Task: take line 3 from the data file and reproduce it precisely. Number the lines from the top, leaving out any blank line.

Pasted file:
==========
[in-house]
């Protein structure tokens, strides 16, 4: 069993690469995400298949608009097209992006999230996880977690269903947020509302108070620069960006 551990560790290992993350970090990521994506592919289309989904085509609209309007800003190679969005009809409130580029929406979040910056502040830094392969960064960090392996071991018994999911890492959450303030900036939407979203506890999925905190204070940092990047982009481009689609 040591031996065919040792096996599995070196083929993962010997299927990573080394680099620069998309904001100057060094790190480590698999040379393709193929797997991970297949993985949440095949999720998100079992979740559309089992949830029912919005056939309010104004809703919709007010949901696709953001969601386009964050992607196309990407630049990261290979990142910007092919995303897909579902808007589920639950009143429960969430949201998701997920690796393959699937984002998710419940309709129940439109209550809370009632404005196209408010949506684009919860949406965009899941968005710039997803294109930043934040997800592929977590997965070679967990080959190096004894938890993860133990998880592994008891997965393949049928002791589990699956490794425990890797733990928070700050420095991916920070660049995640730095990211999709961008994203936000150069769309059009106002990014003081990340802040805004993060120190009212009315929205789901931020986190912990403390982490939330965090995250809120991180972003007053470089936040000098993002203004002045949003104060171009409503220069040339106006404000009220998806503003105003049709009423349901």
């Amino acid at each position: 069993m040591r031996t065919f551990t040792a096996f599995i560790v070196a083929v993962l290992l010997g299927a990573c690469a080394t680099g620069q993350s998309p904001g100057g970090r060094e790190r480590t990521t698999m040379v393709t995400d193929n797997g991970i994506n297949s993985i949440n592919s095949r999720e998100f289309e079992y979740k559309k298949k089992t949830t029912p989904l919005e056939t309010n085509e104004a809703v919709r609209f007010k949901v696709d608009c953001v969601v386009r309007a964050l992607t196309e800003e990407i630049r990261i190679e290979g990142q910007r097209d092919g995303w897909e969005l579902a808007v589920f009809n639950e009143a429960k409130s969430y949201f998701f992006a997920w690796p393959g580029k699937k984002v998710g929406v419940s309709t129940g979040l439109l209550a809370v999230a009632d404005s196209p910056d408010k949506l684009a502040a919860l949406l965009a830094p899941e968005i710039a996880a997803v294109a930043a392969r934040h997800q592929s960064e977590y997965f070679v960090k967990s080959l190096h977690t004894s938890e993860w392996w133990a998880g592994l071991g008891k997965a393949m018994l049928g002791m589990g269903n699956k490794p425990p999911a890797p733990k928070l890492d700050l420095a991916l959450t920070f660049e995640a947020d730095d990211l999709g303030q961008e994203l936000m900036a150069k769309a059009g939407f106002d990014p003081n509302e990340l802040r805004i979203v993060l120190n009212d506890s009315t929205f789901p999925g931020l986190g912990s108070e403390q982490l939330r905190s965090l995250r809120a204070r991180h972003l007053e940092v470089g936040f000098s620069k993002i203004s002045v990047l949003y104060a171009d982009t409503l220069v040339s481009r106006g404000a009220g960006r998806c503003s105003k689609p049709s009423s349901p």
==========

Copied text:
């Amino acid at each position: 069993m040591r031996t065919f551990t040792a096996f599995i560790v070196a083929v993962l290992l010997g299927a990573c690469a080394t680099g620069q993350s998309p904001g100057g970090r060094e790190r480590t990521t698999m040379v393709t995400d193929n797997g991970i994506n297949s993985i949440n592919s095949r999720e998100f289309e079992y979740k559309k298949k089992t949830t029912p989904l919005e056939t309010n085509e104004a809703v919709r609209f007010k949901v696709d608009c953001v969601v386009r309007a964050l992607t196309e800003e990407i630049r990261i190679e290979g990142q910007r097209d092919g995303w897909e969005l579902a808007v589920f009809n639950e009143a429960k409130s969430y949201f998701f992006a997920w690796p393959g580029k699937k984002v998710g929406v419940s309709t129940g979040l439109l209550a809370v999230a009632d404005s196209p910056d408010k949506l684009a502040a919860l949406l965009a830094p899941e968005i710039a996880a997803v294109a930043a392969r934040h997800q592929s960064e977590y997965f070679v960090k967990s080959l190096h977690t004894s938890e993860w392996w133990a998880g592994l071991g008891k997965a393949m018994l049928g002791m589990g269903n699956k490794p425990p999911a890797p733990k928070l890492d700050l420095a991916l959450t920070f660049e995640a947020d730095d990211l999709g303030q961008e994203l936000m900036a150069k769309a059009g939407f106002d990014p003081n509302e990340l802040r805004i979203v993060l120190n009212d506890s009315t929205f789901p999925g931020l986190g912990s108070e403390q982490l939330r905190s965090l995250r809120a204070r991180h972003l007053e940092v470089g936040f000098s620069k993002i203004s002045v990047l949003y104060a171009d982009t409503l220069v040339s481009r106006g404000a009220g960006r998806c503003s105003k689609p049709s009423s349901p």